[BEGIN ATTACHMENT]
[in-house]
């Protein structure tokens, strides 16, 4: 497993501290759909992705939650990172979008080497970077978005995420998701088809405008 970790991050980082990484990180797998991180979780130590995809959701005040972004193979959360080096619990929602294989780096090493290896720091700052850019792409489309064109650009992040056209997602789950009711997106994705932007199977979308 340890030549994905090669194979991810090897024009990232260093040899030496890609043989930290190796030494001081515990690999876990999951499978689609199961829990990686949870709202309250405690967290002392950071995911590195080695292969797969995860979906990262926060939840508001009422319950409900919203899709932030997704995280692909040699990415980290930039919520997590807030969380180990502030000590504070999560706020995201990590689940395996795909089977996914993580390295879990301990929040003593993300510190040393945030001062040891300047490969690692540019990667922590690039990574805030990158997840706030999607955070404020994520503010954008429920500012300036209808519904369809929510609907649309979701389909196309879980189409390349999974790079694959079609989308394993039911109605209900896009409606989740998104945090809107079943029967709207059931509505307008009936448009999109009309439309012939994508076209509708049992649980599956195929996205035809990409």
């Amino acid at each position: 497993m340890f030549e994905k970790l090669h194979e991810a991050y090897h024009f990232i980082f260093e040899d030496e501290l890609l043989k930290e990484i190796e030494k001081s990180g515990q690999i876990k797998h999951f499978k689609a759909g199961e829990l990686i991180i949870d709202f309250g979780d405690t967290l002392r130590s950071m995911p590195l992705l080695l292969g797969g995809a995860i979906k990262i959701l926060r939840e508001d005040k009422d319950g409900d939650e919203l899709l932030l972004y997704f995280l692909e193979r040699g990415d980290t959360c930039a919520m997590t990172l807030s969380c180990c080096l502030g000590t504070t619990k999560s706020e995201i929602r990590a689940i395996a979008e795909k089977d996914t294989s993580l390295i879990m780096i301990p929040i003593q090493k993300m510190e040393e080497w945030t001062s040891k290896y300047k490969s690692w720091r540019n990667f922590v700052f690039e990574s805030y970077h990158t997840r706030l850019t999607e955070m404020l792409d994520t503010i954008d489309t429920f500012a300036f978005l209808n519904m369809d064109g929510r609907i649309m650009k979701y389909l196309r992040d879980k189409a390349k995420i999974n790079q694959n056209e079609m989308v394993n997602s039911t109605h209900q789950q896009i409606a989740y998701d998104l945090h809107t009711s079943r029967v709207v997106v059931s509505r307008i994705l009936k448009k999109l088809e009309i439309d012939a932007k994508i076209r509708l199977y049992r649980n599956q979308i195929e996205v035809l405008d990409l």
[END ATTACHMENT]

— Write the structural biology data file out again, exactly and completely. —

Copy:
[in-house]
């Protein structure tokens, strides 16, 4: 497993501290759909992705939650990172979008080497970077978005995420998701088809405008 970790991050980082990484990180797998991180979780130590995809959701005040972004193979959360080096619990929602294989780096090493290896720091700052850019792409489309064109650009992040056209997602789950009711997106994705932007199977979308 340890030549994905090669194979991810090897024009990232260093040899030496890609043989930290190796030494001081515990690999876990999951499978689609199961829990990686949870709202309250405690967290002392950071995911590195080695292969797969995860979906990262926060939840508001009422319950409900919203899709932030997704995280692909040699990415980290930039919520997590807030969380180990502030000590504070999560706020995201990590689940395996795909089977996914993580390295879990301990929040003593993300510190040393945030001062040891300047490969690692540019990667922590690039990574805030990158997840706030999607955070404020994520503010954008429920500012300036209808519904369809929510609907649309979701389909196309879980189409390349999974790079694959079609989308394993039911109605209900896009409606989740998104945090809107079943029967709207059931509505307008009936448009999109009309439309012939994508076209509708049992649980599956195929996205035809990409």
């Amino acid at each position: 497993m340890f030549e994905k970790l090669h194979e991810a991050y090897h024009f990232i980082f260093e040899d030496e501290l890609l043989k930290e990484i190796e030494k001081s990180g515990q690999i876990k797998h999951f499978k689609a759909g199961e829990l990686i991180i949870d709202f309250g979780d405690t967290l002392r130590s950071m995911p590195l992705l080695l292969g797969g995809a995860i979906k990262i959701l926060r939840e508001d005040k009422d319950g409900d939650e919203l899709l932030l972004y997704f995280l692909e193979r040699g990415d980290t959360c930039a919520m997590t990172l807030s969380c180990c080096l502030g000590t504070t619990k999560s706020e995201i929602r990590a689940i395996a979008e795909k089977d996914t294989s993580l390295i879990m780096i301990p929040i003593q090493k993300m510190e040393e080497w945030t001062s040891k290896y300047k490969s690692w720091r540019n990667f922590v700052f690039e990574s805030y970077h990158t997840r706030l850019t999607e955070m404020l792409d994520t503010i954008d489309t429920f500012a300036f978005l209808n519904m369809d064109g929510r609907i649309m650009k979701y389909l196309r992040d879980k189409a390349k995420i999974n790079q694959n056209e079609m989308v394993n997602s039911t109605h209900q789950q896009i409606a989740y998701d998104l945090h809107t009711s079943r029967v709207v997106v059931s509505r307008i994705l009936k448009k999109l088809e009309i439309d012939a932007k994508i076209r509708l199977y049992r649980n599956q979308i195929e996205v035809l405008d990409l």